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I don't think the front fork fluid has ever been done on my 1984 Aspencade so I'm about to undertake that task with the help of a friend. My question is, should I replace the springs? If so, with Honda items or move up to Progressive?
 

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There is no way to know if the springs are worn out until after you replace the fork oil. So you will either need to replace the oil and take it for a test ride, or take a chance and replace the springs anyway. If you are intending to buy new springs, buy the Progressives. Cheaper and better than the stock ones.
 

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Want to give a second to Jason's recommendation of the Progressive's. Also to warn about following the manual's safety cautions. Bleed off the air first, then put bike on centerstand and with a block of wood under the engine,(on a floor jack), raise the front wheel off the ground to help relieve "SOME" of the spring pressure.

Watch-out for the final release of the fork caps, they're still under some spring tension. And take your time when re-installing the caps, so as to NOT get them cross-threaded... :gunhead:
 

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Naw, I wouldnt, cant imagine why thed be bad, PLUS many $$$$$$$$$. If they come exploding out of the tubes when you remove the caps, youll know the tension is good. They come out with quite a force.

If its gone dry on fluid, might have to tear down and inspect the tube bearings. They are plain babbit bearings like unto an auto crankshaft bearing (at least the '86 are)

Mine were too soft so I used 5W-30, made a big difference on a short bank account.
 

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Loosen the tube caps (after draining off the air pressure) before you remove them from the tripletree. Those buggers are slippery and being clamped in the tripletreemakes it a lot easier.

The Clymer manual for the '84 Aspencade lists the following service limit specs for the uncompressed springs in the front tubes.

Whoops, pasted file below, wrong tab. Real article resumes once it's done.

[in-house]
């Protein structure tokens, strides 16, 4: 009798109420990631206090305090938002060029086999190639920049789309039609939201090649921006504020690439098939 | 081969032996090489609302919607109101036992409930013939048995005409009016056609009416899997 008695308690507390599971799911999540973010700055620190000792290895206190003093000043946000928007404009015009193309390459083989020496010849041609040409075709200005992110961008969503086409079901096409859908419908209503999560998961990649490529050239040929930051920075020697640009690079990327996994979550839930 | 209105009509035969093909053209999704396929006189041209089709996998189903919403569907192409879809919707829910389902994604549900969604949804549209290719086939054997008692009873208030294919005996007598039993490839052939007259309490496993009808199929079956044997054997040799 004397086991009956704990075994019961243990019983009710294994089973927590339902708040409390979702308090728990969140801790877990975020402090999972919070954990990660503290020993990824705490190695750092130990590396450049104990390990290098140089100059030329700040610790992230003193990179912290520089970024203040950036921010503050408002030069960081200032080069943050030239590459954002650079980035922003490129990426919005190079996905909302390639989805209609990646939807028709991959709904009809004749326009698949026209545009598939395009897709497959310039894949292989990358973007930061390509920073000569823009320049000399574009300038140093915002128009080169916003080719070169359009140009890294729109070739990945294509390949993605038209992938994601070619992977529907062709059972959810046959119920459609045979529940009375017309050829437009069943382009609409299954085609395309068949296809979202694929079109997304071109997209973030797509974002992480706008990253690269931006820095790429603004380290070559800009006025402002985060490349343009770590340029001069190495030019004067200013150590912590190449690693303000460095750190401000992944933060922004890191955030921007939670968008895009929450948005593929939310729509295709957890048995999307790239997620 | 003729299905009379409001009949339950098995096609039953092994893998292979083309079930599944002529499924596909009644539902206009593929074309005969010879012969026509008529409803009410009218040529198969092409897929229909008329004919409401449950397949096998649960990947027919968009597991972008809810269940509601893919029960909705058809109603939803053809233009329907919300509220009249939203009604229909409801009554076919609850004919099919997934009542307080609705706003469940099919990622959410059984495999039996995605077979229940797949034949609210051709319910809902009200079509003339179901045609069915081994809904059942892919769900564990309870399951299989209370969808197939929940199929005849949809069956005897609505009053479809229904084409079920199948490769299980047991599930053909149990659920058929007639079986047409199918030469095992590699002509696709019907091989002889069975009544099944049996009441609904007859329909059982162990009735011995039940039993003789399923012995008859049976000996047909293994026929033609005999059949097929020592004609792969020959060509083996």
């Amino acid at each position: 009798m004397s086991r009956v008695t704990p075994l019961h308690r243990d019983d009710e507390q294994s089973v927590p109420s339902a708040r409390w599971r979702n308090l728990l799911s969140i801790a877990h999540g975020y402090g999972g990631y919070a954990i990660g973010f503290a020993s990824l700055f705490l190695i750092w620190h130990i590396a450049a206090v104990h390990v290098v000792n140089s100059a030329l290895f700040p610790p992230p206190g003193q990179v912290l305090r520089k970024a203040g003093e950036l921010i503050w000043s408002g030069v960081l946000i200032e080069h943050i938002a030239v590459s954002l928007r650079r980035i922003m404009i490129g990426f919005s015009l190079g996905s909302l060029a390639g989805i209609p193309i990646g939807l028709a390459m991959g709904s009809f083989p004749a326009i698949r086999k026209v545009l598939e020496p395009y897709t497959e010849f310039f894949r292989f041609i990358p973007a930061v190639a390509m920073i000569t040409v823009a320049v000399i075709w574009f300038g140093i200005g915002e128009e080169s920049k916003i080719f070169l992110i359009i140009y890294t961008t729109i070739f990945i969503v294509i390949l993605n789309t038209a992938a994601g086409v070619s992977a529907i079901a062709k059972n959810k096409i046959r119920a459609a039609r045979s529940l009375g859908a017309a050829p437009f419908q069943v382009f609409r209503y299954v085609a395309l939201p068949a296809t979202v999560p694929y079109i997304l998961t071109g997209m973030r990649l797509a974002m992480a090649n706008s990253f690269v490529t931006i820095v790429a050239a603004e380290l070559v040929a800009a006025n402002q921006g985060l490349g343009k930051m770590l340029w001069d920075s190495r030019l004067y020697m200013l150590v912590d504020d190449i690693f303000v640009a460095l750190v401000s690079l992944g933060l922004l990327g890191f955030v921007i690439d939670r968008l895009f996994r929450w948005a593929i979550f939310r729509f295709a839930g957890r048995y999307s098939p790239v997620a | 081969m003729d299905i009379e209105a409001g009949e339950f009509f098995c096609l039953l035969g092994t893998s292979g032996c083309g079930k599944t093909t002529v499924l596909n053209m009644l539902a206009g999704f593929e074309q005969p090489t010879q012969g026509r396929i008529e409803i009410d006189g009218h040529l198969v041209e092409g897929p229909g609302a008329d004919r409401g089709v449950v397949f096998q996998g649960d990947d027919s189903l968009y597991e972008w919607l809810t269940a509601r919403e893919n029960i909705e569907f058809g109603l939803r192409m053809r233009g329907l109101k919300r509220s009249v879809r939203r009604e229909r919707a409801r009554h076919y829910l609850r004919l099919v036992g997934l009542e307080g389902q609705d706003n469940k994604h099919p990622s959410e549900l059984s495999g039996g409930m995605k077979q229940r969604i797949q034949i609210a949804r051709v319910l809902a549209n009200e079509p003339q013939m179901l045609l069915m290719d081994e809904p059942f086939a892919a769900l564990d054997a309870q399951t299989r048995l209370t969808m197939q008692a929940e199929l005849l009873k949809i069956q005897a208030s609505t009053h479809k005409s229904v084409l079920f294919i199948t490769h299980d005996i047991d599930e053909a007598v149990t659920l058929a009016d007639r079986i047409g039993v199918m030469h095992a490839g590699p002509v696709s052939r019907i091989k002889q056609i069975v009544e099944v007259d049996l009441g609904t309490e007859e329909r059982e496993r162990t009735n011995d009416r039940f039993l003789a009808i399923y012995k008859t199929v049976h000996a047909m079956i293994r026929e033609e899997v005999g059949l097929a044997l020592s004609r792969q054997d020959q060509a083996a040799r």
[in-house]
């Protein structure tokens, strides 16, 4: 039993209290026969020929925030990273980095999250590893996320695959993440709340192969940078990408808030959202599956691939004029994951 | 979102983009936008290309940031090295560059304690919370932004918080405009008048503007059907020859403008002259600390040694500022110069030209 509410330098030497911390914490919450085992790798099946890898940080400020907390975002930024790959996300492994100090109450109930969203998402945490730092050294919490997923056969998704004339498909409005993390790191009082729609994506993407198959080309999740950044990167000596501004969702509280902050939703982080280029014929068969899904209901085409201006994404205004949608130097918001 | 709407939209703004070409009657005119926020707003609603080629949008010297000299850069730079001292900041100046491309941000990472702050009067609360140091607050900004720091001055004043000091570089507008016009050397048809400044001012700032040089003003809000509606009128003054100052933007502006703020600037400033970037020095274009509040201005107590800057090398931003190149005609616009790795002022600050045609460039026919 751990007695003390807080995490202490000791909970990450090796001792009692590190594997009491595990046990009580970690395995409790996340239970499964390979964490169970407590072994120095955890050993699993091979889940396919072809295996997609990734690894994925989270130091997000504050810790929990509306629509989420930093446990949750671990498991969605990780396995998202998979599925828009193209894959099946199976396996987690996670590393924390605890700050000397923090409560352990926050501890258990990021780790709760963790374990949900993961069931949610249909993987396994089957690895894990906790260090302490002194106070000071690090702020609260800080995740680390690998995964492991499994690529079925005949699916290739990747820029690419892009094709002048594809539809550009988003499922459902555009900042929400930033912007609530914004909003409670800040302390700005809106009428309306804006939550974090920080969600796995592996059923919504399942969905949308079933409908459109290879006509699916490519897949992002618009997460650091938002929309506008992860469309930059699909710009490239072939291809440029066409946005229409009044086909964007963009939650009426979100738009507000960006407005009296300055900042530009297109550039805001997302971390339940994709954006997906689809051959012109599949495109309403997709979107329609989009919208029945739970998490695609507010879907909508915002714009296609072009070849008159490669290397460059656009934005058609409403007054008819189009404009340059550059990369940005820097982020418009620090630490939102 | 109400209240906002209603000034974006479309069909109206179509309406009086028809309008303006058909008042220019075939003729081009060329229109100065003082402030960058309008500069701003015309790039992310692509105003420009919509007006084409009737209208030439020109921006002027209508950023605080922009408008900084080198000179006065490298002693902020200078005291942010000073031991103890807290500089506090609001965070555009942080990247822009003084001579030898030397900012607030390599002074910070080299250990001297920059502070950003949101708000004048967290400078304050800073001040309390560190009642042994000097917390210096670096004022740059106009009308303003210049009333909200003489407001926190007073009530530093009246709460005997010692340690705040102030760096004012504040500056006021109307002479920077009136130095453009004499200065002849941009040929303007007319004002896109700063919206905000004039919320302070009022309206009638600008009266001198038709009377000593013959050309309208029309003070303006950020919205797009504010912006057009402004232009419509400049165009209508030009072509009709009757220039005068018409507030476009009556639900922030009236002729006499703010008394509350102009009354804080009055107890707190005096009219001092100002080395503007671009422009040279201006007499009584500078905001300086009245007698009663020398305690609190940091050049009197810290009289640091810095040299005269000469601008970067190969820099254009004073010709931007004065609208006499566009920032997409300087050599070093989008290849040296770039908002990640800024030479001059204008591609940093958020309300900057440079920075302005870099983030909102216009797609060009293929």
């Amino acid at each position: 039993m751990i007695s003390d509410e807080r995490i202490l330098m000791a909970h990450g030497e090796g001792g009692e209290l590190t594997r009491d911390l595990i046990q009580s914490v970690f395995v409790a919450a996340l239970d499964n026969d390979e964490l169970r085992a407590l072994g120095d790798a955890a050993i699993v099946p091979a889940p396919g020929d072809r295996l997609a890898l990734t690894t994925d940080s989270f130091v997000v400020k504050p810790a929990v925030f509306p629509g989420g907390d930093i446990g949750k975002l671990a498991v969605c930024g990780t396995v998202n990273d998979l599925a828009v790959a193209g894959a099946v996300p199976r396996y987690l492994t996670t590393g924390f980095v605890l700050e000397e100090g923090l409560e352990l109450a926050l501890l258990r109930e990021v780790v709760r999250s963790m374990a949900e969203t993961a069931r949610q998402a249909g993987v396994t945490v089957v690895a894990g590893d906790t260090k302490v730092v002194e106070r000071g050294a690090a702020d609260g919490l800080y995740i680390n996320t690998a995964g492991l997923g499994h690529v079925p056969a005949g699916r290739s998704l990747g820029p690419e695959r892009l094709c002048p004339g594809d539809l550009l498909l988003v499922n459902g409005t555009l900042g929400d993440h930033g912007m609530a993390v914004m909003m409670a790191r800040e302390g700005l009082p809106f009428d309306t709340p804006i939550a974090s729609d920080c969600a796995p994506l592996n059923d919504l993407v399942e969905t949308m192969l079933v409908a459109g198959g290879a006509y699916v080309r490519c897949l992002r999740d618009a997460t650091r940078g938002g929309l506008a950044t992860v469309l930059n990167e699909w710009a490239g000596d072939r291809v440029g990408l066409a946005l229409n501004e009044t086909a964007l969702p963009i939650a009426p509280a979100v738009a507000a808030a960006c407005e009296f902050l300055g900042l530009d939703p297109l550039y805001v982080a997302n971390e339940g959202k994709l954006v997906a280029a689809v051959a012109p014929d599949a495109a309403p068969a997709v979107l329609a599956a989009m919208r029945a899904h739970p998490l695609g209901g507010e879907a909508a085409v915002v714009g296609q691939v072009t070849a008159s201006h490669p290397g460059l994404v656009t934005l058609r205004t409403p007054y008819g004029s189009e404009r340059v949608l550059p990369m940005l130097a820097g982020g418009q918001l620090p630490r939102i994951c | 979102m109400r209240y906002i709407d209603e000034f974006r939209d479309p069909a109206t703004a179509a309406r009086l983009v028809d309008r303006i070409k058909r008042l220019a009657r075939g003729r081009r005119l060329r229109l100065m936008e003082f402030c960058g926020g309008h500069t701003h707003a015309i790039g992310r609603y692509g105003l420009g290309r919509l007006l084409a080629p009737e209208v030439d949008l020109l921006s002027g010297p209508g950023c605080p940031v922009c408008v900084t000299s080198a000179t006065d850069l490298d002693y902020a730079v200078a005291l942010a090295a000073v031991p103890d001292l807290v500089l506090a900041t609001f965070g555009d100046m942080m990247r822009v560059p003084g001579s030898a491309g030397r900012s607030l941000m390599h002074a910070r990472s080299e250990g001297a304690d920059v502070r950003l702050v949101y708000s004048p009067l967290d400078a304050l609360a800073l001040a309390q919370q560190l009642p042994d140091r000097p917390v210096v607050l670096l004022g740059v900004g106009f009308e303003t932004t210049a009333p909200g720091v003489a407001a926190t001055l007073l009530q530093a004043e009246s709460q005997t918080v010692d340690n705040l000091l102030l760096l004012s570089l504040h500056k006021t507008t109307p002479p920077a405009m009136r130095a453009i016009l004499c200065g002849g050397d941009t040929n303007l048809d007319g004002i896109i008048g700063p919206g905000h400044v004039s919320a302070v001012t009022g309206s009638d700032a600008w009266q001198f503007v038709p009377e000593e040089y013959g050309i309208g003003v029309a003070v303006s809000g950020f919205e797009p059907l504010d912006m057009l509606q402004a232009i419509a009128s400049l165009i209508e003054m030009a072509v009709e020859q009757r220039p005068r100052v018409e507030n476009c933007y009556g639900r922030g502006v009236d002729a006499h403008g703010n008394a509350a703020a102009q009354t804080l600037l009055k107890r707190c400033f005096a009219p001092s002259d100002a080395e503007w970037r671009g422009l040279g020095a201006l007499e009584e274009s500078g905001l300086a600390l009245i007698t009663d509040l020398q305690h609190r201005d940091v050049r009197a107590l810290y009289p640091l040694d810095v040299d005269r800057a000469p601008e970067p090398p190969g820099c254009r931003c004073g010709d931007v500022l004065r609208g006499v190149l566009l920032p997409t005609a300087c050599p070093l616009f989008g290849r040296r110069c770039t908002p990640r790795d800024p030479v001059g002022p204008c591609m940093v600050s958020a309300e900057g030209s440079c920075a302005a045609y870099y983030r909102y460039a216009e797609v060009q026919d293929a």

Upper short spring - 6.4 inches

Lower long spring - 16.02 inches

They say replace the springs if they measure less than that.
 

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I just had my "84 Aspencade tubes rebuilt. I had both the seals and bushings replaced with genuine Honda parts (based on recommendations from this forum). There was little or no teflon left on the bushings at all. The shop where I had it done showed me the bushings that came out and the new, upgraded ones that went in. They have a much larger surface area than the original parts.
 

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I wish I could tell you but we have approximatly 4 feet of snow on the ground at the moment. Ask me again about the middle of March! :D
 

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The new fork oil alone will make a huge difference. If you managed with stock springs before then you may never need Progressives at all. Some people think the Progressives are a bit too hard for normal street use.
 

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Keener

This website is full of suspension knowledge. It is intended for Dirt bikes but if you want to understand suspension this is the site. The suspension guru on this site says try to deal with original equipment first, fixing one problem at a time then if your not happy get new stuff. I would think that 20 year old suspension parts probablyare sagged and worn.

Good luck.

http://www.dirtridersinternational.com/topic.asp?TOPIC_ID=672
 

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Thanks for the pointers / comments. After pricing the Honda bits (WOW!), I decided to go with the Progressive springs. Bit stiffer ride-wise but that should be okay. Pretty well everything, except new tires, is on hand now to get my 1984 Aspencade tooled right upfor the coming season.We're gonna do backroads Alberta plus bits of Montana, Idaho and Washington then back through the Okanagan this summer. Can't wait!

 

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Best of luck with the Progressives keener. They are stiffer but you will get used to it.
 
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